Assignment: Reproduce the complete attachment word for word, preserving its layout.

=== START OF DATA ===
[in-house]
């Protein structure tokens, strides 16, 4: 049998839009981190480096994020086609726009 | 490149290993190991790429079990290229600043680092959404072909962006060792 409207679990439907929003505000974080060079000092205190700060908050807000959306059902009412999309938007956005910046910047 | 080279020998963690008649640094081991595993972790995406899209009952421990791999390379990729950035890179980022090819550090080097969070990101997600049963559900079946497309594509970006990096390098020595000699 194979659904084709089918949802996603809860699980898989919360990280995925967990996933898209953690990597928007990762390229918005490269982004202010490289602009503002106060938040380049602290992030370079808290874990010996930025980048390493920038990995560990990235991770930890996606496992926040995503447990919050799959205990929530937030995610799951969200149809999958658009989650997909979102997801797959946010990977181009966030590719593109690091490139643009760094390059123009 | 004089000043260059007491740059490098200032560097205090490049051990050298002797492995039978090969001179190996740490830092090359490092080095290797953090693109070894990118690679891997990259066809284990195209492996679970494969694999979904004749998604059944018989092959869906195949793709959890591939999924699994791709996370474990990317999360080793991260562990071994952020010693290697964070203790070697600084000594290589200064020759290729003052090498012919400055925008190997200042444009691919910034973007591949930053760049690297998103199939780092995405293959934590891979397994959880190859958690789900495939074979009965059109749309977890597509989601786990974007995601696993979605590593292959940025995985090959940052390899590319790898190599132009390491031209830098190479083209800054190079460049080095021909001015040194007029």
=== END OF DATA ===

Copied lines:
[in-house]
């Protein structure tokens, strides 16, 4: 049998839009981190480096994020086609726009 | 490149290993190991790429079990290229600043680092959404072909962006060792 409207679990439907929003505000974080060079000092205190700060908050807000959306059902009412999309938007956005910046910047 | 080279020998963690008649640094081991595993972790995406899209009952421990791999390379990729950035890179980022090819550090080097969070990101997600049963559900079946497309594509970006990096390098020595000699 194979659904084709089918949802996603809860699980898989919360990280995925967990996933898209953690990597928007990762390229918005490269982004202010490289602009503002106060938040380049602290992030370079808290874990010996930025980048390493920038990995560990990235991770930890996606496992926040995503447990919050799959205990929530937030995610799951969200149809999958658009989650997909979102997801797959946010990977181009966030590719593109690091490139643009760094390059123009 | 004089000043260059007491740059490098200032560097205090490049051990050298002797492995039978090969001179190996740490830092090359490092080095290797953090693109070894990118690679891997990259066809284990195209492996679970494969694999979904004749998604059944018989092959869906195949793709959890591939999924699994791709996370474990990317999360080793991260562990071994952020010693290697964070203790070697600084000594290589200064020759290729003052090498012919400055925008190997200042444009691919910034973007591949930053760049690297998103199939780092995405293959934590891979397994959880190859958690789900495939074979009965059109749309977890597509989601786990974007995601696993979605590593292959940025995985090959940052390899590319790898190599132009390491031209830098190479083209800054190079460049080095021909001015040194007029």